Department of Philosophy

Kristian Camilleri guest seminar

A1 Humanities Building
Monday 18th June 2018 (15:30-17:30)
Kirsten Walsh

The Department of Philosophy is excited to welcome Kristian Camilleri from the University of Melbourne for a special guest seminar.

Please join us on Monday 18 June at 3.30pm in Humanities A01 - all are welcome and no registration is required.


Historical Contingency and the Copenhagen Hegemony

The last few decades have witnessed a shift in attitudes towards the foundations of quantum mechanics. Since the 1990s, there has been a resurgence of interest in a range of new interpretations, which have challenged the orthodox ‘Copenhagen view’. This has prompted a number of scholars, particularly those sympathetic to these approaches, to revisit the question of why the Copenhagen orthodoxy went virtually unchallenged for so long, in spite of persistent and nagging criticisms from such eminent physicists as Einstein and Schrödinger.

This paper forms part of a larger project, which attempts to answer this question. Here I attempt to throw new light on the “culture of orthodoxy”, which first emerged in the late 1920s, by drawing together different perspectives from the history, philosophy, and sociology of science. Here I maintain that, contrary to the standard narrative, there was no widely shared ‘Copenhagen interpretation’, but rather, there was a shared sense of satisfaction with the theory, based largely on heuristic and pragmatic considerations. By the late 1920s quantum mechanics had already opened up several new fields of physics such as quantum chemistry and nuclear physics, which provided career prospects and opportunities for a new generation of young physicists. These ‘applications’ of quantum mechanics, I argue, formed part of the dominant culture of European physics in the 1930s, which reflected and further entrenched Niels Bohr’s authority in Copenhagen.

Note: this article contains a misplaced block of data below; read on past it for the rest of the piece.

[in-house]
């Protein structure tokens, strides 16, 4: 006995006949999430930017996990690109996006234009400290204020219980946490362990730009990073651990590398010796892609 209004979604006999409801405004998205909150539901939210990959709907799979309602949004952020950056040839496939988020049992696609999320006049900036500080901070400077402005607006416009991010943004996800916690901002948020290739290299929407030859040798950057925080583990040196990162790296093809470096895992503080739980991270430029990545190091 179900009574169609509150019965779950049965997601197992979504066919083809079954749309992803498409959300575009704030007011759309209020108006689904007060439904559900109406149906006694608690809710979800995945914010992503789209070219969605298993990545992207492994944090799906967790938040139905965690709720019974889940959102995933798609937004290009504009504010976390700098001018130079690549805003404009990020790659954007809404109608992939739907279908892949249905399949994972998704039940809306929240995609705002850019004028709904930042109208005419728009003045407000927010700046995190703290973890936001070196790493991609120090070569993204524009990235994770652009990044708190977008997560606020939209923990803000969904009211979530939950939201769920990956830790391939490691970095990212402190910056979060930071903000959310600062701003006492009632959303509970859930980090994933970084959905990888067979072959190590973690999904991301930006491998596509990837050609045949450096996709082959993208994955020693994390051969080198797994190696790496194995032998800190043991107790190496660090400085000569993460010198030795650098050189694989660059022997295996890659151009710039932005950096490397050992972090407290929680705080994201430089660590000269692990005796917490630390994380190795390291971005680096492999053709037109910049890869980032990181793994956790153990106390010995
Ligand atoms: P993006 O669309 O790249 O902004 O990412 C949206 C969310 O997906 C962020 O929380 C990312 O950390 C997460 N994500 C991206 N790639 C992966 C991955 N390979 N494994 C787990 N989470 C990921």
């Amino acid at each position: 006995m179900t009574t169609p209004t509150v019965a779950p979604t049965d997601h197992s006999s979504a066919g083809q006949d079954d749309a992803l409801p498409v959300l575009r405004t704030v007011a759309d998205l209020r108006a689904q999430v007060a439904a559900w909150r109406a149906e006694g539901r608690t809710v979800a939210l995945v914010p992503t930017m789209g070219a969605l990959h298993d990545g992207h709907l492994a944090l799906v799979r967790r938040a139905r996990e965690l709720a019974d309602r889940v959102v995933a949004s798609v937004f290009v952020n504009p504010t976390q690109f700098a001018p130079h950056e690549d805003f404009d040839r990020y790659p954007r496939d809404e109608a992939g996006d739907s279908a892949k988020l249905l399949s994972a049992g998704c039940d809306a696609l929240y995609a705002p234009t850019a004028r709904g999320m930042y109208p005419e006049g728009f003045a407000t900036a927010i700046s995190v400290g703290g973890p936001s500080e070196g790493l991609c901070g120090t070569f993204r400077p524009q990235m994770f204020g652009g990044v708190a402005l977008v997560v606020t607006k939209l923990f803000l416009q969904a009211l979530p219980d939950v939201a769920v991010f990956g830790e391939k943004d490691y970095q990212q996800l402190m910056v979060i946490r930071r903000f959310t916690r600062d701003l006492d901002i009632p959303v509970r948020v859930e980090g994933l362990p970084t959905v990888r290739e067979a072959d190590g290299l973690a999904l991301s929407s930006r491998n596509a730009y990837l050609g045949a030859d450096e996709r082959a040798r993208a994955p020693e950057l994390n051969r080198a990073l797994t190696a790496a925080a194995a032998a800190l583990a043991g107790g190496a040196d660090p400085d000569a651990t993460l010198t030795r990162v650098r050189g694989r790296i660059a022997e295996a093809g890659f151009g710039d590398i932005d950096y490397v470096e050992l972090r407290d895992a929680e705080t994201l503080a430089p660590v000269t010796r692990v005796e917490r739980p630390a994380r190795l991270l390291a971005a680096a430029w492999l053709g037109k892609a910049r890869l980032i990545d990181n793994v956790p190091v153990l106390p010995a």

Department of Philosophy

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